So when you are questioning your journey and your growth (success or lack their off), just remember you are where you are supposed to be. It will work out fine, just trust in your journey. Sit back and relax and enjoy the ride. You will be surprised where it takes you.

Once you get to the top of the mountain you may come to miss the fields below. So take the climb one step at a time and enjoy the journey, entrepreneurs.

Destiny

Abhishek reflected on near-death experiences in his business and how he managed to get over it. He hasn’t been able to put my head around why a certain deal fails and why one succeeds. Ambarish from Knowlarity too chimed with a similar thought where atleast one or 5 occassions, something happened that kept him and his business going. If one simply applies theories of probability to these random events, the result becomes even more inexplicable.

This has driven Abhishek towards the realm of spirituality and over a time trust in a higher energy which has taken care of him. He has become a strong believer in destiny and a higher power, and that if we pursue our dreams the doors will open up.

At the risk of being cheeky, I couldn’t help but share this SRK dialogue.

Believing in destiny though is not about sitting back, and letting whatever is happening to happen.

Create a Cause or Purpose that People can relate to

Abhishek mentioned how he takes inspiration from religious organizations that create a cause that people can relate to, and inspires them to work towards its goals. Mark Zuckerberg in his recent commencement speech at Harvard also touched upon this, where he mentioned that when President Kennedy was visiting NASA space center, he asked a janitor what was he doing, to which he replied “I am putting a man on the moon Mr. President.”

A sense of purpose truly comes from within, and you can’t find meaning with a company that doesn’t share your values. So one of the simplest ways to cultivate a meaningful workplace is to stack your team with people who share the passions of your company. When everyone is aligned as a part of a bigger movement — that’s when the true meaning behind your work (and your company) shines through.

Ambarish shared how he ensures that all candidates, interns and vendors in his company are interviewed personally by him. This does take away a sizeable amount of him time, but it helps in multiple ways:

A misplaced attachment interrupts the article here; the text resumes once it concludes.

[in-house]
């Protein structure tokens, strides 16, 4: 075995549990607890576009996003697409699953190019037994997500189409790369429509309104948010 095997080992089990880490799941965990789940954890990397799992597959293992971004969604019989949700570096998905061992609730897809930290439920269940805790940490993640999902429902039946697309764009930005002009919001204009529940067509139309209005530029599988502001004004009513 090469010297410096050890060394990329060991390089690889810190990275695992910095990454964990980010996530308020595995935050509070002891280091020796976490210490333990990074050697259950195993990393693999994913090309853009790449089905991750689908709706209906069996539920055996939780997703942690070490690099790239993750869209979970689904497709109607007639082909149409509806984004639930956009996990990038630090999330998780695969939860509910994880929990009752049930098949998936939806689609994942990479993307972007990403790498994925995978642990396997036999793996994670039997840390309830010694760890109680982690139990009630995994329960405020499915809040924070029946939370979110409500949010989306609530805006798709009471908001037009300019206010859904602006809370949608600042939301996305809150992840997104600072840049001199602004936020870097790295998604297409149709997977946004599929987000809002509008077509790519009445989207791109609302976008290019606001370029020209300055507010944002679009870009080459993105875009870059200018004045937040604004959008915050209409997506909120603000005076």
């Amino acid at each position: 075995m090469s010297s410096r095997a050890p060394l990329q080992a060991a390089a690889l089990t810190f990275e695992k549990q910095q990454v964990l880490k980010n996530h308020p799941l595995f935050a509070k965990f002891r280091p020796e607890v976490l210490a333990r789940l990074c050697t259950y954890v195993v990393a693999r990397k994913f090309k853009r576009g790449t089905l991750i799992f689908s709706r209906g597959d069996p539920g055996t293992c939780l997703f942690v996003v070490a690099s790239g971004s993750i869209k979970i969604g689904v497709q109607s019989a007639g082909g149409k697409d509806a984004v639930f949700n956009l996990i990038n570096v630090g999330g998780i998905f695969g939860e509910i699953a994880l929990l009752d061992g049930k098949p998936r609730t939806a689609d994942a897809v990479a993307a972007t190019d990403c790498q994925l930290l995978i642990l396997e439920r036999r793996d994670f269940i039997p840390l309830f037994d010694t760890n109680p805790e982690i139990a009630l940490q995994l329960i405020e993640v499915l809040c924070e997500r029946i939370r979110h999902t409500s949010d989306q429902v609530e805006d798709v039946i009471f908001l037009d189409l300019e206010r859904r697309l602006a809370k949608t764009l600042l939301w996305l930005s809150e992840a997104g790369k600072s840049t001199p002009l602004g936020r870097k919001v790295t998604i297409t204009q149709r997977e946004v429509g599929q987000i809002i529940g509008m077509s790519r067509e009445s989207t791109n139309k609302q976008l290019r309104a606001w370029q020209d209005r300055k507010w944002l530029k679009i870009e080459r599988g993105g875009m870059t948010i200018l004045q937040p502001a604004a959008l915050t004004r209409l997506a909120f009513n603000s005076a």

• It keeps his team on the check as they know all vendors and candidates have to get past Ambarish
  • In his interview, Ambarish dissuades candidates to join by spelling out all the challenges of working at Knowlarity. This ensures they don’t just actually hire but let those people who in who really want to join Knowlarity

Driving ownership in teams and individuals

Entrepreneurs are problem solvers and product people, and are able to spot patterns & problems in the current scheme of things, and the relevant solutions very easily. And we immediately get our teams to work on the solution. This is a bottom up approach. You instruct an employee to perform a task or even accomplish a goal. But in effect you still own that task or goal. You tell the employee what you want, you define success and you create metrics to measure that success. That’s accountability. The employee takes responsibility for getting done what you want.

However a top down approach requires entrepreneur to only mention the problem to the teams and outline the contours, and let them come with the solution. This requires patience, and as more often than not, the solution will be staring right at your face while team members will go though their own curve before they discover it. But once the team members do come up with the solution, there is more ownership as this is now their baby.

Ownership happens when an employee comes forward and says, “I’m going to make this happen. Here’s what I will do. Here’s what I will accomplish. And here’s how I will measure progress.”

If you only have one or two employees and you love to micromanage, you can get by with hiring people you will simply hold accountable.

But if you’re truly trying to scale your business for growth, micromanagement soon fails. There is simply no way a chief can be involved in every task, process and decision.